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Title: Improved scaling laws for the shock-induced dispersal of a dense particle curtain

Abstract

Here, experiments were performed within Sandia National Labs’ Multiphase Shock Tube to measure and quantify the shock-induced dispersal of a shock/dense particle curtain interaction. Following interaction with a planar travelling shock wave, schlieren imaging at 75 kHz was used to track the upstream and downstream edges of the curtain. Data were obtained for two particle diameter ranges ($$d_{p}=106{-}125$$,$$300{-}355~\unicode[STIX]{x03BC}\text{m}$$) across Mach numbers ranging from 1.24 to 2.02. Using these data, along with data compiled from the literature, the dispersion of a dense curtain was studied for multiple Mach numbers (1.2–2.6), particle sizes ($$100{-}1000~\unicode[STIX]{x03BC}\text{m}$$) and volume fractions (9–32 %). Data were non-dimensionalized according to two different scaling methods found within the literature, with time scales defined based on either particle propagation time or pressure ratio across a reflected shock. The data refelct that spreading of the particle curtain is a function of the volume fraction, with the effectiveness of each time scale based on the proximity of a given curtain’s volume fraction to the dilute mixture regime. It is observed that volume fraction corrections applied to a traditional particle propagation time scale result in the best collapse of the data between the two time scales tested here. In addition, a constant-thickness regime has been identified, which has not been noted within previous literature.

Authors:
ORCiD logo [1]; ORCiD logo [2];  [2];  [2];  [3]
  1. Rutgers Univ., Piscataway, NJ (United States)
  2. Sandia National Lab. (SNL-NM), Albuquerque, NM (United States)
  3. North Carolina State Univ., Raleigh, NC (United States)
Publication Date:
Research Org.:
Sandia National Lab. (SNL-NM), Albuquerque, NM (United States)
Sponsoring Org.:
USDOE National Nuclear Security Administration (NNSA)
OSTI Identifier:
1575276
Report Number(s):
SAND-2018-11568J
Journal ID: ISSN 0022-1120; 672096
Grant/Contract Number:  
AC04-94AL85000; NA0003525
Resource Type:
Accepted Manuscript
Journal Name:
Journal of Fluid Mechanics
Additional Journal Information:
Journal Volume: 876; Journal ID: ISSN 0022-1120
Publisher:
Cambridge University Press
Country of Publication:
United States
Language:
English
Subject:
42 ENGINEERING

Citation Formats

DeMauro, Edward P., Wagner, Justin L., DeChant, Lawrence J., Beresh, Steven J., and Turpin, Aaron M. Improved scaling laws for the shock-induced dispersal of a dense particle curtain. United States: N. p., 2019. Web. doi:10.1017/jfm.2019.550.
DeMauro, Edward P., Wagner, Justin L., DeChant, Lawrence J., Beresh, Steven J., & Turpin, Aaron M. Improved scaling laws for the shock-induced dispersal of a dense particle curtain. United States. doi:10.1017/jfm.2019.550.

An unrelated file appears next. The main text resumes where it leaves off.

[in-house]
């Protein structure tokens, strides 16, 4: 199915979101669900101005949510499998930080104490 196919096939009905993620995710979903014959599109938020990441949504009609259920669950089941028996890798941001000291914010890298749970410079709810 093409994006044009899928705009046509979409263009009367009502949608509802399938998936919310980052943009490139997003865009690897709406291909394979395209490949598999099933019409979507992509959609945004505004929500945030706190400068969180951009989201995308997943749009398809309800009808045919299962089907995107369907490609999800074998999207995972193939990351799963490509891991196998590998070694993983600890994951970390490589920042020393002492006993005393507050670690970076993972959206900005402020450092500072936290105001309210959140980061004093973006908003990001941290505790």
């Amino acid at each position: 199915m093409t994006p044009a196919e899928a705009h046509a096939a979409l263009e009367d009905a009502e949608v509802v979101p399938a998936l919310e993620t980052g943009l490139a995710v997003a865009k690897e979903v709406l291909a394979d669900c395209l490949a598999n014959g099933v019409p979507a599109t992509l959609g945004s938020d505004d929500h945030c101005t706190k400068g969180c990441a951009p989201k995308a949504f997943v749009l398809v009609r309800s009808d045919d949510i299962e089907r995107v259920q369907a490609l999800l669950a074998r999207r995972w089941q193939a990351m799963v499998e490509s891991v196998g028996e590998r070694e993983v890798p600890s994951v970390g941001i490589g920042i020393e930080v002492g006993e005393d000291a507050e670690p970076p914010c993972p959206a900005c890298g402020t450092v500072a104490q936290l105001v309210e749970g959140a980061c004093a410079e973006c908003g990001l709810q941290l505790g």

DeMauro, Edward P., Wagner, Justin L., DeChant, Lawrence J., Beresh, Steven J., and Turpin, Aaron M. Thu . "Improved scaling laws for the shock-induced dispersal of a dense particle curtain". United States. doi:10.1017/jfm.2019.550.
@article{osti_1575276,
title = {Improved scaling laws for the shock-induced dispersal of a dense particle curtain},
author = {DeMauro, Edward P. and Wagner, Justin L. and DeChant, Lawrence J. and Beresh, Steven J. and Turpin, Aaron M.},
abstractNote = {Here, experiments were performed within Sandia National Labs’ Multiphase Shock Tube to measure and quantify the shock-induced dispersal of a shock/dense particle curtain interaction. Following interaction with a planar travelling shock wave, schlieren imaging at 75 kHz was used to track the upstream and downstream edges of the curtain. Data were obtained for two particle diameter ranges ($d_{p}=106{-}125$,$300{-}355~\unicode[STIX]{x03BC}\text{m}$) across Mach numbers ranging from 1.24 to 2.02. Using these data, along with data compiled from the literature, the dispersion of a dense curtain was studied for multiple Mach numbers (1.2–2.6), particle sizes ($100{-}1000~\unicode[STIX]{x03BC}\text{m}$) and volume fractions (9–32 %). Data were non-dimensionalized according to two different scaling methods found within the literature, with time scales defined based on either particle propagation time or pressure ratio across a reflected shock. The data refelct that spreading of the particle curtain is a function of the volume fraction, with the effectiveness of each time scale based on the proximity of a given curtain’s volume fraction to the dilute mixture regime. It is observed that volume fraction corrections applied to a traditional particle propagation time scale result in the best collapse of the data between the two time scales tested here. In addition, a constant-thickness regime has been identified, which has not been noted within previous literature.},
doi = {10.1017/jfm.2019.550},
journal = {Journal of Fluid Mechanics},
number = ,
volume = 876,
place = {United States},
year = {2019},
month = {10}
}

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